There is a long-standing myth that before the Enlightenment, all the experiences and behaviours we would now classify as madness were thought to be due to demonic possession.
This idea has been comprehensively debunked and it is now clear that both of these concepts have run side-by-side and medieval courts often went to great lengths to try and distinguish the two ‘states’.
I’ve just read a fascinating article about ‘Demonology, Neurology, and Medicine in Edwardian Britain’ from the Bulletin of the History of Medicine that showed that this tendency continued well into the modern age.
Evangelical demonologists, some of them qualified doctors, incorporated medical advances into their theories – even using the dramatic discoveries of the ‘father of neurology’, John Hughlings Jackson, as a way of better ‘explaining’ our susceptibility to malign influence:
The Jacksonian hierarchy of higher conscious levels, the sensory midbrain, and the lower reflex centers was mapped onto the Pauline division between spirit, soul, and flesh and the psychological division between the supraliminal, the subliminal, and the body (cf. 1 Thess. 5:23 and Heb. 4:12). As Penn-Lewis argued, the lower nervous centers of the midbrain and the medulla could be seen as corresponding to habit and nature, “the law of the organs,” which frustrated man’s attempt to serve God.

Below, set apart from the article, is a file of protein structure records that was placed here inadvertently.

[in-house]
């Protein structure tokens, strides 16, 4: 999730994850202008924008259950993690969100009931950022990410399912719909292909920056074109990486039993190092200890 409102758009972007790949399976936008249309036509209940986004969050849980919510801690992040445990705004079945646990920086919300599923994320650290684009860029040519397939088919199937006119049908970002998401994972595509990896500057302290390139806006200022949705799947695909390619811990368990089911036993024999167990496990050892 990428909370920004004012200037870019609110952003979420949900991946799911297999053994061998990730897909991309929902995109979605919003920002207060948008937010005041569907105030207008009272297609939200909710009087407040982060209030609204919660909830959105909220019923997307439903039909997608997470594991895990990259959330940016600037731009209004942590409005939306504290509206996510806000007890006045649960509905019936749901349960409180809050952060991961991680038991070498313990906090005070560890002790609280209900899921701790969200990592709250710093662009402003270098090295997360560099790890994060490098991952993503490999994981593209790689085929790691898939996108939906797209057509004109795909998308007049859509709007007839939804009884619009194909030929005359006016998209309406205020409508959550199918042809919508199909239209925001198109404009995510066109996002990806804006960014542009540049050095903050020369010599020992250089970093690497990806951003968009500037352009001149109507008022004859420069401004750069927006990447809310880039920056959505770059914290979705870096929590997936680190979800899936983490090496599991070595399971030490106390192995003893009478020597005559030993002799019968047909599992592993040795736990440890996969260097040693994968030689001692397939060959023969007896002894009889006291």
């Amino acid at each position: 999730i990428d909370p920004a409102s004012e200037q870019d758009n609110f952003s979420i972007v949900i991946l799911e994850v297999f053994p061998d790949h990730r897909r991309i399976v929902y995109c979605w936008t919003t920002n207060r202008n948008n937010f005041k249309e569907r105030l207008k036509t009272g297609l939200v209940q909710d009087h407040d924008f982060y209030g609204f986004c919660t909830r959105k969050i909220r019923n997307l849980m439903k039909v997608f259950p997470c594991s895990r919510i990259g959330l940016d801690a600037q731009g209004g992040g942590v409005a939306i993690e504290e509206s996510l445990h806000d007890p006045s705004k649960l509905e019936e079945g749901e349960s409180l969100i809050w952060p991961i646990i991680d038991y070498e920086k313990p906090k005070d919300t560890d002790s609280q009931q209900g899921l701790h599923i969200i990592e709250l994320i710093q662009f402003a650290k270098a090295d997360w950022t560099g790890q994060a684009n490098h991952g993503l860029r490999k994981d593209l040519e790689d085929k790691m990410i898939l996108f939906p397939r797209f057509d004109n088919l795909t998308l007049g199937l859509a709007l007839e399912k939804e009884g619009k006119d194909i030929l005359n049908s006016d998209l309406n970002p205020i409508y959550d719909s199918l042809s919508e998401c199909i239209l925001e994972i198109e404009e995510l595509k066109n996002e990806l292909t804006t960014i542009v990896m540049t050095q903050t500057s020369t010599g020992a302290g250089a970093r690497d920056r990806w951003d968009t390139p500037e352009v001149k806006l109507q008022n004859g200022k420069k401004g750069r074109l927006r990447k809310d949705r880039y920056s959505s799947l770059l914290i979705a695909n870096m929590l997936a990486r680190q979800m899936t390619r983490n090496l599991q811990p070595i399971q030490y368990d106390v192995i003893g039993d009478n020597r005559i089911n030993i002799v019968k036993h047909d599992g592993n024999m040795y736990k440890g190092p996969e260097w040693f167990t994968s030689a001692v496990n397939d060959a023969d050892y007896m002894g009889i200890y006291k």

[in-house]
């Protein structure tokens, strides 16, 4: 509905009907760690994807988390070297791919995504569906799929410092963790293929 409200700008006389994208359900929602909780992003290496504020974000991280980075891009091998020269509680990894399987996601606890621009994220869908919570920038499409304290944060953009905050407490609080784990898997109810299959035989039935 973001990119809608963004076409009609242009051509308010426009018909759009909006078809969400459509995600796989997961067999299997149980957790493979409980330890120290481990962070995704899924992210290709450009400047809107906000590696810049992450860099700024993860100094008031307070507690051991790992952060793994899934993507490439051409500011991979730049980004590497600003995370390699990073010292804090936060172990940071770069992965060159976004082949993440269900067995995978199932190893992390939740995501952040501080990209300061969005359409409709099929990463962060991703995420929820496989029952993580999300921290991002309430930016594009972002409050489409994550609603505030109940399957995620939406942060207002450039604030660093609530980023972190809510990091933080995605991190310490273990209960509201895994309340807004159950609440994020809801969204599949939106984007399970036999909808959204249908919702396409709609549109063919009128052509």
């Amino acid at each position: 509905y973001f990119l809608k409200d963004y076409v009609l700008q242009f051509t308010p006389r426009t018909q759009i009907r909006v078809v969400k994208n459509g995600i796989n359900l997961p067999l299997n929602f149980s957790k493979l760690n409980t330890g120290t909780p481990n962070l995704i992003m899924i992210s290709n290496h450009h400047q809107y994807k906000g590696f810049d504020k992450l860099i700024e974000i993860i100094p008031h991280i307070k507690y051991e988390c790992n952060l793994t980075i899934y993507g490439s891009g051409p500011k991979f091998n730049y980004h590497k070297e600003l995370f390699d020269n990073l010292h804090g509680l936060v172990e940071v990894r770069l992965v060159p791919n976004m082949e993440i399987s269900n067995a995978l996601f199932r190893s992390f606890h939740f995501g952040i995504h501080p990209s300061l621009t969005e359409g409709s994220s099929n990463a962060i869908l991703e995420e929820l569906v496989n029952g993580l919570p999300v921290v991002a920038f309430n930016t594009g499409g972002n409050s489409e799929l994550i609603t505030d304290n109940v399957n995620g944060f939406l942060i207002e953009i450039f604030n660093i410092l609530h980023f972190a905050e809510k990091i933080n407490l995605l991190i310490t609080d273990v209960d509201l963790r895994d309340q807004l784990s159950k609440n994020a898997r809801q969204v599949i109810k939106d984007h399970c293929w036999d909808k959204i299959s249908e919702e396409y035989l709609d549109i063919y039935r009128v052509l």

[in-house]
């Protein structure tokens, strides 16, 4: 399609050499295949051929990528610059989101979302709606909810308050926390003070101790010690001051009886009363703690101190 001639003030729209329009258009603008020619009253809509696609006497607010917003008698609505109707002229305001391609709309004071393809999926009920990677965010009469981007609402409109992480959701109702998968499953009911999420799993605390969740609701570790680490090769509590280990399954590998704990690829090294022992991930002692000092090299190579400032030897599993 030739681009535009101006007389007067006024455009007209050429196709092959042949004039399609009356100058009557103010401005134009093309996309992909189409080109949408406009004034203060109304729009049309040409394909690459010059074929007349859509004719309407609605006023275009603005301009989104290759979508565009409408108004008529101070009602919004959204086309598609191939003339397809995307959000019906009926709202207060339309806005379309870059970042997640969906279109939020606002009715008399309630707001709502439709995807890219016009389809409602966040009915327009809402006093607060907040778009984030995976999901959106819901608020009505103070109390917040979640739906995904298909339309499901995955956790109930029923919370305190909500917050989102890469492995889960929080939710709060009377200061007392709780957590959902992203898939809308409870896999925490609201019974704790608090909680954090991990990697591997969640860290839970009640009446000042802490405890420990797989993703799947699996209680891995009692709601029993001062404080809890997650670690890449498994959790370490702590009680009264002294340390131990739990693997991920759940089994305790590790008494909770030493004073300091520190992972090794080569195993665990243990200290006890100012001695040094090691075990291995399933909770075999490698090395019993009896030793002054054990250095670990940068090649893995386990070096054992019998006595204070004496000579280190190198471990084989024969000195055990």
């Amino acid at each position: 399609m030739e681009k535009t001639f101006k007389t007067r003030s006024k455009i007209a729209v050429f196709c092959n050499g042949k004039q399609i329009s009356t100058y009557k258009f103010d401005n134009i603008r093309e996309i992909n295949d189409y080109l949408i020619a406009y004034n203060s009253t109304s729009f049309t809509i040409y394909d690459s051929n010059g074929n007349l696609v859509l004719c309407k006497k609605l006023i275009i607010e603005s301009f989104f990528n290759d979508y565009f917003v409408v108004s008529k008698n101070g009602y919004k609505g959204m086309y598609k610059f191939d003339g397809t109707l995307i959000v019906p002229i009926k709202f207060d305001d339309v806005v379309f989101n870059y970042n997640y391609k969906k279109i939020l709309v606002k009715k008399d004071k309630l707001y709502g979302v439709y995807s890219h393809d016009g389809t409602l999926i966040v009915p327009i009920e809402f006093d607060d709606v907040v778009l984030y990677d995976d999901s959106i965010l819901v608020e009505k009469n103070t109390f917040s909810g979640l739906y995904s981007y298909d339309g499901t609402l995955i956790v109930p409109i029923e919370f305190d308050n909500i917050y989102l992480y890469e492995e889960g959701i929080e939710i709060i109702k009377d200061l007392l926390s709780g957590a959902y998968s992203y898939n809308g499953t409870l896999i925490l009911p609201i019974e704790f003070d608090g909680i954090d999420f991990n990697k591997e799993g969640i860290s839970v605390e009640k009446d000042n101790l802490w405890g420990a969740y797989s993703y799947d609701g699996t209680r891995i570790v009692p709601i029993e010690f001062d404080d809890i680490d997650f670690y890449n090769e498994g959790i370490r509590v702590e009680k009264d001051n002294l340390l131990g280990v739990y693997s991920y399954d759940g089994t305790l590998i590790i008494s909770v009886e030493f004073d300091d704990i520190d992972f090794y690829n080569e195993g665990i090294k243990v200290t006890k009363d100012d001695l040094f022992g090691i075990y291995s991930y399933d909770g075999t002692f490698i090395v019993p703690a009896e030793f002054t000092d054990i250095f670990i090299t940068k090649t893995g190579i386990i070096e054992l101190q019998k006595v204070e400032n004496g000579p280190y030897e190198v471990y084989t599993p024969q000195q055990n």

This association of the soul with unconscious animal instincts revealed its vulnerability to the possibility of demonic infection. Indeed, many late-Victorian authors had argued that the newly discovered subconscious or unconscious mind provided the perfect medium for demonic activity: connected in psychology and literature to dreams, instincts, passions, and madness, it was seen as a gaping wound in the human personality through which invasive agents could undermine their hosts. Certainly many demonologists believed that invading spirits possessed a natural appetite for nervous tissue as they sought to recapture the nourishing somatic form they had lost.
This is a common pattern, of course. Carl Sagan’s book famously described science as “a Candle in the Dark” against a “Demon-Haunted World” but less attention is paid to the fact that every new illumination casts a whole new set of shadows for people to misinterpret.
Link to PubMed entry for demonology and neurology article.
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I thought the father of neurology was Thomas Willis? See Soul Made Flesh, by Carl Zimmer.